Unreliable Apoquel supply irks veterinarians

Zoetis panned for empty promises, shoddy communication

June 25, 2015 (published)
By Jennifer Fiala

Photo courtesy of Dr. Richard Sproc
Apoquel tablets come in three strengths (3.6 mg, 5.4 mg or 16 mg) of oclacitinib maleate, a synthetic inibitor of the Janus kinase family of enzymes. Dogs take Apoquel twice daily for two weeks and once-a-day thereafter. Pictured above is one veterinarian’s recent shipment of the coveted anti-itch drug as supply woes continue to frustrate many in the profession.

A prescription drug considered by some to be a godsend to itchy dogs has soured in the mind of many veterinarians and pet owners, and not because it doesn’t work.

It's because they're struggling to get it.

Apoquel (oclacitinib tablet) has been on perpetual backorder or short supply since soon after its launch in January 2014. The drug is designed to control itching and inflammation associated with allergic dermatitis and clinical manifestations of atopic dermatitis, sometimes within 24 hours of use.  

Veterinarians say communication from manufacturer Zoetis about drug availability has been subpar, at best, which is feeding the frustration.

“I have clients who have heard all about the drug from wherever they have heard it and quite frankly, some have indicated that they think we are lying when we say we do not have any because they know people who have dogs on it,’” said Dr. Lisa Ethridge of Flagstaff, Arizona. “One client went to the dermatologist and paid for an exam in order to get Apoquel because that is the only place where she could find it.”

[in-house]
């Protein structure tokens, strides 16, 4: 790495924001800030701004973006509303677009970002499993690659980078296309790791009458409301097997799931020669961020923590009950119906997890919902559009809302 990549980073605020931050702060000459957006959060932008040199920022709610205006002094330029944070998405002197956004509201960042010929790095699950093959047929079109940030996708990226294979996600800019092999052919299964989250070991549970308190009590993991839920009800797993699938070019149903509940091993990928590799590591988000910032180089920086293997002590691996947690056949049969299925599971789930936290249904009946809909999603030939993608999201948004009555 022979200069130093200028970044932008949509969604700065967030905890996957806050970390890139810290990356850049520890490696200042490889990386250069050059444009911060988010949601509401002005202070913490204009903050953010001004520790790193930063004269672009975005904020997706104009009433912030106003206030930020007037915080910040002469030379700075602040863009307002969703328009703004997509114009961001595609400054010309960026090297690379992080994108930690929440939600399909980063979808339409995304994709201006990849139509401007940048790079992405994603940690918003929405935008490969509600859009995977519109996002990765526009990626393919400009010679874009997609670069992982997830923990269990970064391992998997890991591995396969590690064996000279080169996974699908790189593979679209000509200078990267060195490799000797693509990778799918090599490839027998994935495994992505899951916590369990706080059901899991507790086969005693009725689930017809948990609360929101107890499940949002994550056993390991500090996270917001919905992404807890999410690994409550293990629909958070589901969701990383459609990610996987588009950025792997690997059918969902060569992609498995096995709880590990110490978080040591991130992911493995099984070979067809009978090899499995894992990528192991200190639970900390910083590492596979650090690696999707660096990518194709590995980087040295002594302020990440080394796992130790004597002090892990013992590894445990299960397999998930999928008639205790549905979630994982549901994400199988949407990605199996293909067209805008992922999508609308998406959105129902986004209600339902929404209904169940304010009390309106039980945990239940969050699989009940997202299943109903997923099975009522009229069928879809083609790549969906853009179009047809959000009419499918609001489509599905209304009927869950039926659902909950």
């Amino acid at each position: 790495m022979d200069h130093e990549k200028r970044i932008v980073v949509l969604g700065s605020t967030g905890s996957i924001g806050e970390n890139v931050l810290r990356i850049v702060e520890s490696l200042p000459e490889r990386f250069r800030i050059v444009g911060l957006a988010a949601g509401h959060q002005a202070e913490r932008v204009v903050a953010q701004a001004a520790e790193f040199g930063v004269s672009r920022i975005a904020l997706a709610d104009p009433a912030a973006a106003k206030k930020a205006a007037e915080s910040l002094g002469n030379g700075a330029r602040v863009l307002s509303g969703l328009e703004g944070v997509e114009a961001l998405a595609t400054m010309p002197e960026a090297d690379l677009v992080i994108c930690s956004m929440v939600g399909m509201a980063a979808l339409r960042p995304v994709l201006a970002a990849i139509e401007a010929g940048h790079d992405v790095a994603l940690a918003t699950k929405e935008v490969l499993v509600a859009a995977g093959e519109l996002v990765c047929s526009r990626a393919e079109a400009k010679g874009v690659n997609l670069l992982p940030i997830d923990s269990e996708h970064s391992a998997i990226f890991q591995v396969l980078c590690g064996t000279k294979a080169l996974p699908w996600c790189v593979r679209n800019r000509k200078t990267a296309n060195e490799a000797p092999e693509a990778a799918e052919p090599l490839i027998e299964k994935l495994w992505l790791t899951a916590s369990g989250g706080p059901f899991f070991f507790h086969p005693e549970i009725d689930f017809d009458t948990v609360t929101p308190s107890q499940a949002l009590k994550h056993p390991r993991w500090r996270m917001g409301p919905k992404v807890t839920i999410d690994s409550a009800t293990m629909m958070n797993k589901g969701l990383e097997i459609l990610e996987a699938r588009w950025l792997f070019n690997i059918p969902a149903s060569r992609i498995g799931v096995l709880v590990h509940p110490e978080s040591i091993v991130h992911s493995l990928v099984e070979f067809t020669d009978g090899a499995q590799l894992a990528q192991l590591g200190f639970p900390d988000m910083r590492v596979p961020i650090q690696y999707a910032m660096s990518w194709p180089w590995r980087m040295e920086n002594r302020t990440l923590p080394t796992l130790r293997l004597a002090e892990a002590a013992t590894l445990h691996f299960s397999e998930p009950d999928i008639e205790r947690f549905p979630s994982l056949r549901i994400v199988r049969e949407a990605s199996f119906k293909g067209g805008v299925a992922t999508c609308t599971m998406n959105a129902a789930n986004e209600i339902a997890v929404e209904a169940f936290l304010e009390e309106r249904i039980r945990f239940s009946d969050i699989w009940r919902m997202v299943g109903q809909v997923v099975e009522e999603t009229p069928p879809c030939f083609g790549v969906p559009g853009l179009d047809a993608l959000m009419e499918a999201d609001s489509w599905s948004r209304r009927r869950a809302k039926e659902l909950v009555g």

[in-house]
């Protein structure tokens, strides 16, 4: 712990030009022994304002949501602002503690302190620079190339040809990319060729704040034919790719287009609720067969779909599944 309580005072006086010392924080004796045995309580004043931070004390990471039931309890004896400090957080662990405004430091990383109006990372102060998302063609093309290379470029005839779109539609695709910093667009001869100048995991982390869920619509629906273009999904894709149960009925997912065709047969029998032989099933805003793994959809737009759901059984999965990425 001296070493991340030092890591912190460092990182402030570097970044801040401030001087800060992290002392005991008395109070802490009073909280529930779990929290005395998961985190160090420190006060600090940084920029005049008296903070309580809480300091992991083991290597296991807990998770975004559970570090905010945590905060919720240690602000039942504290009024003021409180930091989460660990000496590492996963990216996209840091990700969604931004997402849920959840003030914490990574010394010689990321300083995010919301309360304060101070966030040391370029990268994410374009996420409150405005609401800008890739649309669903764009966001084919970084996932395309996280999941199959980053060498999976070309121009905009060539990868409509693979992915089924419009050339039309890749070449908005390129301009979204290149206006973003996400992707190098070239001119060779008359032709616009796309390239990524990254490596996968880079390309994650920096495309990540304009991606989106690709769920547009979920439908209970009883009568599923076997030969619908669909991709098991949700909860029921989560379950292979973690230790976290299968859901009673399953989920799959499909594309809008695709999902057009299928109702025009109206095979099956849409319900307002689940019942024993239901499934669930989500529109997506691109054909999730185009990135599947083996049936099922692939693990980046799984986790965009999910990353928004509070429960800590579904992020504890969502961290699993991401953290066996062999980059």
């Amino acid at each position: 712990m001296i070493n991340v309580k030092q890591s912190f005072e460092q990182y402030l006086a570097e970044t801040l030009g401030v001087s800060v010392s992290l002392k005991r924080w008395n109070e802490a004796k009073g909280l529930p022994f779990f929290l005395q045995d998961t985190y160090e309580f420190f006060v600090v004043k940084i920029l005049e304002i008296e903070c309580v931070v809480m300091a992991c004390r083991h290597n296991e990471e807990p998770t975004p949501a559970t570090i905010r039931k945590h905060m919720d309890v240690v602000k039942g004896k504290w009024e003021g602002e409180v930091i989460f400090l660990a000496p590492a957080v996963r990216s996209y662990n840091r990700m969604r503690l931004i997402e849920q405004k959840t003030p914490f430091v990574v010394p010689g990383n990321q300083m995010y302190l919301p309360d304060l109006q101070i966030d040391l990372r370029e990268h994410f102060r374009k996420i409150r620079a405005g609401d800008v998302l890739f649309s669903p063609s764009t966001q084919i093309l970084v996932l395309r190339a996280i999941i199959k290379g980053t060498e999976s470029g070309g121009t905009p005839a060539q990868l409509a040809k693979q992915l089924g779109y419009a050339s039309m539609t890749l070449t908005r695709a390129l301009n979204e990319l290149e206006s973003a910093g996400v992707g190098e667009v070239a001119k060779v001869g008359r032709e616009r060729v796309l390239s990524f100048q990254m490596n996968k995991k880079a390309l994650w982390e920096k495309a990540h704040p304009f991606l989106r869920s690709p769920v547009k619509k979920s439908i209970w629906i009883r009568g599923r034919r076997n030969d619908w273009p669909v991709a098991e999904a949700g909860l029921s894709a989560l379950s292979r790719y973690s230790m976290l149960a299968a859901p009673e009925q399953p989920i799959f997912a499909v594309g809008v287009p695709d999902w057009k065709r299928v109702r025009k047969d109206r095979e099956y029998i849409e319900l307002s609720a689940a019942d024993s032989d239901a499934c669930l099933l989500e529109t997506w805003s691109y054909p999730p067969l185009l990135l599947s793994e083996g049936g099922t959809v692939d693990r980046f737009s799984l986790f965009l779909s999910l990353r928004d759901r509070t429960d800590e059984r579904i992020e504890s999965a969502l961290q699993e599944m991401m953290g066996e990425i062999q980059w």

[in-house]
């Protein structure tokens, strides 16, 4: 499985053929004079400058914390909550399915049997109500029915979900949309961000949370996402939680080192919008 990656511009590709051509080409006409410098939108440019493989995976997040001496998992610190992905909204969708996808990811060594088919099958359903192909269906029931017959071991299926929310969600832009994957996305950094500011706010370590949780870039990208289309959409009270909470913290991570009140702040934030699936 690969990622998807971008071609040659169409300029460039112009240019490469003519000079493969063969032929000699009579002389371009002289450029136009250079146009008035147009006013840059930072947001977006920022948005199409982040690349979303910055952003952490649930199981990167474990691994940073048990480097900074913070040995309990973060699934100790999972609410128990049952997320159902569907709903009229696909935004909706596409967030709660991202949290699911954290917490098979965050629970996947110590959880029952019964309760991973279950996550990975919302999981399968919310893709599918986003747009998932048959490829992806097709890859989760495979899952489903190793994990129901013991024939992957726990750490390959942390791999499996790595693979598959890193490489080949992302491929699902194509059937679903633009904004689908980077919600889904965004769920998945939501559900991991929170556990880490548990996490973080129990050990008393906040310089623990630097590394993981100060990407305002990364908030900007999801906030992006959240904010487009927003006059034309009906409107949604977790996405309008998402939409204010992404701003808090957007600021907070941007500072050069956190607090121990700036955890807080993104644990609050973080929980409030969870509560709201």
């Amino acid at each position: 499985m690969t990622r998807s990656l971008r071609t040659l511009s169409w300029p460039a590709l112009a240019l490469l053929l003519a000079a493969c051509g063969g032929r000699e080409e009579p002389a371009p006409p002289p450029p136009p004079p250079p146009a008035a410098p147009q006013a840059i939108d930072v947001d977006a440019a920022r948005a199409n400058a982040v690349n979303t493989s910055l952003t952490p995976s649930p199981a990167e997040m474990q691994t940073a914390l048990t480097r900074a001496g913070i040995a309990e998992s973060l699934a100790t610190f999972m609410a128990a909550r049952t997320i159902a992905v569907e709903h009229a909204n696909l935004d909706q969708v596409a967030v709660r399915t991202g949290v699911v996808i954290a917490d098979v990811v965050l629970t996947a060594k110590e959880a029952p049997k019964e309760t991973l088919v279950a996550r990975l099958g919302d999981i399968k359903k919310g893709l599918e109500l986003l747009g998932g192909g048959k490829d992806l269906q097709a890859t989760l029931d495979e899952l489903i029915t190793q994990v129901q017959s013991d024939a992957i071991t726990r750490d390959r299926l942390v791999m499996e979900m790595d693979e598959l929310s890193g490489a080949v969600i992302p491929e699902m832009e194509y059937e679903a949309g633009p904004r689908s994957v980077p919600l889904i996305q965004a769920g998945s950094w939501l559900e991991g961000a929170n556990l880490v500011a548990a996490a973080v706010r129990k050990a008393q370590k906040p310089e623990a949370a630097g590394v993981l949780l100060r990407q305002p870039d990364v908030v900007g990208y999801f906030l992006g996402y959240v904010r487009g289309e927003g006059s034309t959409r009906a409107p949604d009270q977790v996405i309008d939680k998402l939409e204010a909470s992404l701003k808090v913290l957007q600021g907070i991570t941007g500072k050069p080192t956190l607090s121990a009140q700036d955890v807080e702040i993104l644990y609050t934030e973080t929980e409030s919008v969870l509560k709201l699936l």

Ethridge is one of many colleagues venting about Apoquel supply woes on the Veterinary Information Network (VIN), an online community for the profession. The complaints stem from nearly 18 months of rolling shortages, order rationing, unkept supply promises and what some believe is preferential treatment by drug maker Zoetis to stock some practices with Apoquel and not others.

“I hold great animosity towards this company and its policies,” Ethridge continued on VIN. “They have made my job, which is already very difficult, even harder. … You know what I would like? A massive media campaign from Zoetis that tells the public that their vet is not crazy or lying and that the company screwed up royally and has out and out lied to the vets and claimed that they can produce a drug that they cannot.”